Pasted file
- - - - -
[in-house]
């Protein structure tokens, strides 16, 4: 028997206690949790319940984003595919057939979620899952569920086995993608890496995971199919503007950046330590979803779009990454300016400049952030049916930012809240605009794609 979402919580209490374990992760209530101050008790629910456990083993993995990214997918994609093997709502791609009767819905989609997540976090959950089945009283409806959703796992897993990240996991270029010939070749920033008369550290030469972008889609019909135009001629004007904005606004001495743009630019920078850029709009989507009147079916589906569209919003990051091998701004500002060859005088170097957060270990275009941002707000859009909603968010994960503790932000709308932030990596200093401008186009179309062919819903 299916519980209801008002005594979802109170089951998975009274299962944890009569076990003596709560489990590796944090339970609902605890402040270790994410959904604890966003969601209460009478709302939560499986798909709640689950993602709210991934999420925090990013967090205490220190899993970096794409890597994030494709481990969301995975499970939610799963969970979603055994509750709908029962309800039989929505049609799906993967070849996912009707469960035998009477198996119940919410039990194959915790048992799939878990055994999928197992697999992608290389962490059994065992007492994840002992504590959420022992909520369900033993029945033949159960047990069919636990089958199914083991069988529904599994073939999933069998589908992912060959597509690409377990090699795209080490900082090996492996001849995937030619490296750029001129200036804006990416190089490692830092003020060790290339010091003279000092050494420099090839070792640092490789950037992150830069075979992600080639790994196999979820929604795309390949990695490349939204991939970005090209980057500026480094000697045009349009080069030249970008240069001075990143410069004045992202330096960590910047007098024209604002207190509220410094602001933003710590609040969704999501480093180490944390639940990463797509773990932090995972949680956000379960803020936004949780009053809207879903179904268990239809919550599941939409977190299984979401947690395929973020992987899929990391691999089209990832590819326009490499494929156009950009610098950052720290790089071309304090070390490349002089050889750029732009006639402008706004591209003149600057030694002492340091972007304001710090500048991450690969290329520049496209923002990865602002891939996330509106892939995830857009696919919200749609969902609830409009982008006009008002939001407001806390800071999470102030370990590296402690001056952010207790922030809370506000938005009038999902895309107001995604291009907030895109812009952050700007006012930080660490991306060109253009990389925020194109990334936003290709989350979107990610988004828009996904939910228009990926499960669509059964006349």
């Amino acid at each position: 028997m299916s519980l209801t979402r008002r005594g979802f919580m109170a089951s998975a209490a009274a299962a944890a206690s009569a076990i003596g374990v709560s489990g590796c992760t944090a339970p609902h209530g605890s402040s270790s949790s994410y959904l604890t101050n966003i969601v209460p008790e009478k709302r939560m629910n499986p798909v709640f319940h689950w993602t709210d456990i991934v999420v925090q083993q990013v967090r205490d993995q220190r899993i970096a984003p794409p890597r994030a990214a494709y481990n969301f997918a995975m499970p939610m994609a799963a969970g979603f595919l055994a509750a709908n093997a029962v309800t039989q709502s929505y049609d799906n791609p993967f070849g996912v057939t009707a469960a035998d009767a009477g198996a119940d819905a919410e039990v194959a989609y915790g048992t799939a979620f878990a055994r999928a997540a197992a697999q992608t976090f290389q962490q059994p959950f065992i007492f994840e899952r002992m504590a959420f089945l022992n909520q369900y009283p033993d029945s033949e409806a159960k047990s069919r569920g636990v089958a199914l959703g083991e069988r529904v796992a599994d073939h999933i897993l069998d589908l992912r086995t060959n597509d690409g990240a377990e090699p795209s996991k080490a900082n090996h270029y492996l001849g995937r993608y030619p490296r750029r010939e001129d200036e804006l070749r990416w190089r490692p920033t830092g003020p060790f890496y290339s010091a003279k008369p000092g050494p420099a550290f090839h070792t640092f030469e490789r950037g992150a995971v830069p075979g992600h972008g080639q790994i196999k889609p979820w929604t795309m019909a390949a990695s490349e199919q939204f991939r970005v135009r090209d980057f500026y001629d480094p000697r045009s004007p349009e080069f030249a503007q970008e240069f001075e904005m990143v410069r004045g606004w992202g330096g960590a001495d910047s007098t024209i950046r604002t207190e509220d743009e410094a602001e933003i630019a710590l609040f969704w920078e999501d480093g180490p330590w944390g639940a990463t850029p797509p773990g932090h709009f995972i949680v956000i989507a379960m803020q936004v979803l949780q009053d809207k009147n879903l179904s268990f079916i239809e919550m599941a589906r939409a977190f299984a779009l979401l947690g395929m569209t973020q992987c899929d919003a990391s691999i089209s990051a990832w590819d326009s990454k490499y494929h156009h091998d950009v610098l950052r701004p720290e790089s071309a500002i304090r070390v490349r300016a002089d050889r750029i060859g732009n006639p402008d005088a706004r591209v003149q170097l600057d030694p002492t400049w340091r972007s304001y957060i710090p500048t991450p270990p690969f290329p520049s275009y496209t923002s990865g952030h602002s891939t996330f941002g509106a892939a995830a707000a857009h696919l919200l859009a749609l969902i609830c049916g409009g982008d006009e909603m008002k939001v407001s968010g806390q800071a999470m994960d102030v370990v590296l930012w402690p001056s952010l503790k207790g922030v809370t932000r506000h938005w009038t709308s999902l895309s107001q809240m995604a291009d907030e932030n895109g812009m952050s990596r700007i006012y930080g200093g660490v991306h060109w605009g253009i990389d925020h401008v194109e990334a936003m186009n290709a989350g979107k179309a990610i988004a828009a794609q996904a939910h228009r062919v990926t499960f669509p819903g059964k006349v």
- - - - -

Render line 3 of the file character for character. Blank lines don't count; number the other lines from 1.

């Amino acid at each position: 028997m299916s519980l209801t979402r008002r005594g979802f919580m109170a089951s998975a209490a009274a299962a944890a206690s009569a076990i003596g374990v709560s489990g590796c992760t944090a339970p609902h209530g605890s402040s270790s949790s994410y959904l604890t101050n966003i969601v209460p008790e009478k709302r939560m629910n499986p798909v709640f319940h689950w993602t709210d456990i991934v999420v925090q083993q990013v967090r205490d993995q220190r899993i970096a984003p794409p890597r994030a990214a494709y481990n969301f997918a995975m499970p939610m994609a799963a969970g979603f595919l055994a509750a709908n093997a029962v309800t039989q709502s929505y049609d799906n791609p993967f070849g996912v057939t009707a469960a035998d009767a009477g198996a119940d819905a919410e039990v194959a989609y915790g048992t799939a979620f878990a055994r999928a997540a197992a697999q992608t976090f290389q962490q059994p959950f065992i007492f994840e899952r002992m504590a959420f089945l022992n909520q369900y009283p033993d029945s033949e409806a159960k047990s069919r569920g636990v089958a199914l959703g083991e069988r529904v796992a599994d073939h999933i897993l069998d589908l992912r086995t060959n597509d690409g990240a377990e090699p795209s996991k080490a900082n090996h270029y492996l001849g995937r993608y030619p490296r750029r010939e001129d200036e804006l070749r990416w190089r490692p920033t830092g003020p060790f890496y290339s010091a003279k008369p000092g050494p420099a550290f090839h070792t640092f030469e490789r950037g992150a995971v830069p075979g992600h972008g080639q790994i196999k889609p979820w929604t795309m019909a390949a990695s490349e199919q939204f991939r970005v135009r090209d980057f500026y001629d480094p000697r045009s004007p349009e080069f030249a503007q970008e240069f001075e904005m990143v410069r004045g606004w992202g330096g960590a001495d910047s007098t024209i950046r604002t207190e509220d743009e410094a602001e933003i630019a710590l609040f969704w920078e999501d480093g180490p330590w944390g639940a990463t850029p797509p773990g932090h709009f995972i949680v956000i989507a379960m803020q936004v979803l949780q009053d809207k009147n879903l179904s268990f079916i239809e919550m599941a589906r939409a977190f299984a779009l979401l947690g395929m569209t973020q992987c899929d919003a990391s691999i089209s990051a990832w590819d326009s990454k490499y494929h156009h091998d950009v610098l950052r701004p720290e790089s071309a500002i304090r070390v490349r300016a002089d050889r750029i060859g732009n006639p402008d005088a706004r591209v003149q170097l600057d030694p002492t400049w340091r972007s304001y957060i710090p500048t991450p270990p690969f290329p520049s275009y496209t923002s990865g952030h602002s891939t996330f941002g509106a892939a995830a707000a857009h696919l919200l859009a749609l969902i609830c049916g409009g982008d006009e909603m008002k939001v407001s968010g806390q800071a999470m994960d102030v370990v590296l930012w402690p001056s952010l503790k207790g922030v809370t932000r506000h938005w009038t709308s999902l895309s107001q809240m995604a291009d907030e932030n895109g812009m952050s990596r700007i006012y930080g200093g660490v991306h060109w605009g253009i990389d925020h401008v194109e990334a936003m186009n290709a989350g979107k179309a990610i988004a828009a794609q996904a939910h228009r062919v990926t499960f669509p819903g059964k006349v």